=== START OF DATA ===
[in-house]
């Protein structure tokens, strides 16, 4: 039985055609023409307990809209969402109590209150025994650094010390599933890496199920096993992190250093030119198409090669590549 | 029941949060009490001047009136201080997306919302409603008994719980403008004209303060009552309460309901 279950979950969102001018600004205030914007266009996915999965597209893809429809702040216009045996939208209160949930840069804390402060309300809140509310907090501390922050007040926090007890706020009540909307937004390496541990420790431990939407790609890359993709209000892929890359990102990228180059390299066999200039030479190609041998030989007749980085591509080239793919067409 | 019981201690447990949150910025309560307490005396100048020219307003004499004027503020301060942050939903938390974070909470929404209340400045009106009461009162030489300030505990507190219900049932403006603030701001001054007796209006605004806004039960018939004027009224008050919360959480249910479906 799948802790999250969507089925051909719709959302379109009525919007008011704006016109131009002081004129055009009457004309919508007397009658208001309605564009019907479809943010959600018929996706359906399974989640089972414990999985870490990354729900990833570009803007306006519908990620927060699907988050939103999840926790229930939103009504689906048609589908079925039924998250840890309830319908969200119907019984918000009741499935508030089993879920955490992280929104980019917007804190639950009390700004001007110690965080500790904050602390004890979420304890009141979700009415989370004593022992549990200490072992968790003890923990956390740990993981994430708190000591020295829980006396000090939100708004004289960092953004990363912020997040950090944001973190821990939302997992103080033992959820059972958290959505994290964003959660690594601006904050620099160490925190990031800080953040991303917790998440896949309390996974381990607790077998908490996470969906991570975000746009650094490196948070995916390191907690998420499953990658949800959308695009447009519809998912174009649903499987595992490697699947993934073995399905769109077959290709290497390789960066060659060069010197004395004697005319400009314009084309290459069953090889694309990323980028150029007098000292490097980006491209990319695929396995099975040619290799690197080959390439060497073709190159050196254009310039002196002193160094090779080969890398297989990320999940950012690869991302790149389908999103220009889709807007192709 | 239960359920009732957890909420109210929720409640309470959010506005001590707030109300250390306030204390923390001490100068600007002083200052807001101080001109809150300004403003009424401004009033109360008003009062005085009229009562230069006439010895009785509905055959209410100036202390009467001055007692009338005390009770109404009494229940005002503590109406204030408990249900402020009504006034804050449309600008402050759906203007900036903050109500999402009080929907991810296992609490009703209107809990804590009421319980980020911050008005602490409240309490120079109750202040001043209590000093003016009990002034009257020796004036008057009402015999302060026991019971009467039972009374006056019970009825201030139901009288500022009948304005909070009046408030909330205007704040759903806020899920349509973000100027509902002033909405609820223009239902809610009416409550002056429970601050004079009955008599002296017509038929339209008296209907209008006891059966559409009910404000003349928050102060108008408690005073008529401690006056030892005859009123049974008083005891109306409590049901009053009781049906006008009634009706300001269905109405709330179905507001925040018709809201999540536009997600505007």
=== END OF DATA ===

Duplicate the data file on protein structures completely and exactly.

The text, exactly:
[in-house]
């Protein structure tokens, strides 16, 4: 039985055609023409307990809209969402109590209150025994650094010390599933890496199920096993992190250093030119198409090669590549 | 029941949060009490001047009136201080997306919302409603008994719980403008004209303060009552309460309901 279950979950969102001018600004205030914007266009996915999965597209893809429809702040216009045996939208209160949930840069804390402060309300809140509310907090501390922050007040926090007890706020009540909307937004390496541990420790431990939407790609890359993709209000892929890359990102990228180059390299066999200039030479190609041998030989007749980085591509080239793919067409 | 019981201690447990949150910025309560307490005396100048020219307003004499004027503020301060942050939903938390974070909470929404209340400045009106009461009162030489300030505990507190219900049932403006603030701001001054007796209006605004806004039960018939004027009224008050919360959480249910479906 799948802790999250969507089925051909719709959302379109009525919007008011704006016109131009002081004129055009009457004309919508007397009658208001309605564009019907479809943010959600018929996706359906399974989640089972414990999985870490990354729900990833570009803007306006519908990620927060699907988050939103999840926790229930939103009504689906048609589908079925039924998250840890309830319908969200119907019984918000009741499935508030089993879920955490992280929104980019917007804190639950009390700004001007110690965080500790904050602390004890979420304890009141979700009415989370004593022992549990200490072992968790003890923990956390740990993981994430708190000591020295829980006396000090939100708004004289960092953004990363912020997040950090944001973190821990939302997992103080033992959820059972958290959505994290964003959660690594601006904050620099160490925190990031800080953040991303917790998440896949309390996974381990607790077998908490996470969906991570975000746009650094490196948070995916390191907690998420499953990658949800959308695009447009519809998912174009649903499987595992490697699947993934073995399905769109077959290709290497390789960066060659060069010197004395004697005319400009314009084309290459069953090889694309990323980028150029007098000292490097980006491209990319695929396995099975040619290799690197080959390439060497073709190159050196254009310039002196002193160094090779080969890398297989990320999940950012690869991302790149389908999103220009889709807007192709 | 239960359920009732957890909420109210929720409640309470959010506005001590707030109300250390306030204390923390001490100068600007002083200052807001101080001109809150300004403003009424401004009033109360008003009062005085009229009562230069006439010895009785509905055959209410100036202390009467001055007692009338005390009770109404009494229940005002503590109406204030408990249900402020009504006034804050449309600008402050759906203007900036903050109500999402009080929907991810296992609490009703209107809990804590009421319980980020911050008005602490409240309490120079109750202040001043209590000093003016009990002034009257020796004036008057009402015999302060026991019971009467039972009374006056019970009825201030139901009288500022009948304005909070009046408030909330205007704040759903806020899920349509973000100027509902002033909405609820223009239902809610009416409550002056429970601050004079009955008599002296017509038929339209008296209907209008006891059966559409009910404000003349928050102060108008408690005073008529401690006056030892005859009123049974008083005891109306409590049901009053009781049906006008009634009706300001269905109405709330179905507001925040018709809201999540536009997600505007």